10. I would say something hardware related, try running memtest and see what happens. I've had problems recently with an old laptop and the graphical display crashing on me, but from the console the laptop would work fine. Took the whole thing apart and cleaned it out, removing the CPU, memory and reseating all the components. I would try this and see what happens. Also go into your BIOS and choose the Load Optimised Defaults option to ensure no bad setting has been chosen in here. Incorrect memory config in the BIOS can cause hardware issues, I've had this as well. The i915.modeset or nomodeset or other such boot options are only for when you start X, GDM, KDM etc and get a black screen and the system stops responding. This isn't going to help your X crashing problem. If you see X/GDM/KDM normally, then this is not going to help in this instance.
  11. Having auto in fstab is a bad idea, because if you boot the machine without a disk in the drive it will attempt to mount something that is not there. If you have an fstab entry for it, it must be noauto.
  12. If you don't have an fstab entry, you cannot just type: mount /mnt/cdrom because it doesn't know what device is attributed to /mnt/cdrom. Therefore you could then have to do something like: mount /dev/cdrom /mnt/cdrom or wherever you wanted to mount it. udev/dbus would need to be dealing with this that is why there should not be an fstab entry. I wouldn't expect the USB icon to be managing your CDROM since it's not a USB device. The CD/DVD should appear on your desktop and can then be accessible by double clicking it. And it's going to be read only unless you are using Brasero or K3B or similar which would be an application that uses the necessary tools so that you can write files to it. Otherwise CD/DVD that has something on it, will be readonly irrespective unless the session is re-opened in a CD/DVD burning application.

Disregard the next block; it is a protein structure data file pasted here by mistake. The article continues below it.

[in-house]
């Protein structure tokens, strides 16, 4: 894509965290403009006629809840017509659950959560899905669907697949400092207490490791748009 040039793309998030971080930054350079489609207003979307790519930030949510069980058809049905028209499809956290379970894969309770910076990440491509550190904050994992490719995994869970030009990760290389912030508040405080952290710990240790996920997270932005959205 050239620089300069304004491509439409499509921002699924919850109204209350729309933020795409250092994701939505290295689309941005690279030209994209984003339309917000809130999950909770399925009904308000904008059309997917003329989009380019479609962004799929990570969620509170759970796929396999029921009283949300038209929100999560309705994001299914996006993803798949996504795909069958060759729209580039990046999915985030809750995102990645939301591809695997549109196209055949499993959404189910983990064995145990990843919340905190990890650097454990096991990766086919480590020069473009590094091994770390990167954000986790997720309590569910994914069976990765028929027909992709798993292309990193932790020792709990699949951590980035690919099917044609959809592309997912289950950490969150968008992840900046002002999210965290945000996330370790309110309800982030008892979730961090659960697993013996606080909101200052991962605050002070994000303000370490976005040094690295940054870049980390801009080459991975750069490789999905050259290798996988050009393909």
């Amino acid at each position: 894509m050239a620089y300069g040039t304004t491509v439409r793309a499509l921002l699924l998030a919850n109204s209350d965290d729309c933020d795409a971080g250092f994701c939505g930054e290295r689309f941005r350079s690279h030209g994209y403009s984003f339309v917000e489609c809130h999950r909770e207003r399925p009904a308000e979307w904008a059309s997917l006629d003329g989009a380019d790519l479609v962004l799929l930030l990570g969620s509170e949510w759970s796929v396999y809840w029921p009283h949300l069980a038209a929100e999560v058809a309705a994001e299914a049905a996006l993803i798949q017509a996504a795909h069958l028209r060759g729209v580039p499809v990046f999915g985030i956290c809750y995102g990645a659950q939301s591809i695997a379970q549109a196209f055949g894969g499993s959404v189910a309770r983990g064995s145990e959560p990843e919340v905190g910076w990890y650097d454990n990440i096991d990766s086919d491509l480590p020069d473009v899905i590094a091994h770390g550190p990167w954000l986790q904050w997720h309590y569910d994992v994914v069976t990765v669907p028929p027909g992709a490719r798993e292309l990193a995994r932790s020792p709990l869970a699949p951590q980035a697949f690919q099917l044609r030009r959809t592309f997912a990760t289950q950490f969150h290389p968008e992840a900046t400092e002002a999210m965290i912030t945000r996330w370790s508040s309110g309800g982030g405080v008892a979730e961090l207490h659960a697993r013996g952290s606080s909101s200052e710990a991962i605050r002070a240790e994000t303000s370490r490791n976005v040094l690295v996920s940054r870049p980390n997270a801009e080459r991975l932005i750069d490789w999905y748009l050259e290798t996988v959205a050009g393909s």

13. He's not saying it's a USB drive. He's saying, optical drives, like USB drives, don't need to be in your /etc/fstab. So for the /dev/sr0 line in your /etc/fstab file, place a # at the beginning of the line and save it.
  14. If you have 2008.1 on your system, and the repos configured, you can easily find the version numbers of packages installed by using the gui application to search or: urpmf --name package replacing package with the text you want to search for, for example: firefox.
  15. Hi John, I can't tell you how to do it with drakwizard, or the MCC tools, but on one machine you'll need to make one directory accessible for sharing. For example /home. Then from the other machine, using MCC, you should be able to mount the partition somewhere else, so for example, you connect to machine1 and mount /home to for example /mnt/home (if this directory existed on machine2). NFS is not browseable, this was why I suggested samba as it can be easily got at than compared to NFS.
  16. Sorry I forget also about graphical partition tools such as gparted. I think mainly because I'm used to doing everything at the console.
  17. Stand corrected :) MCC seems to do it then, so NFS better if no Windows systems about.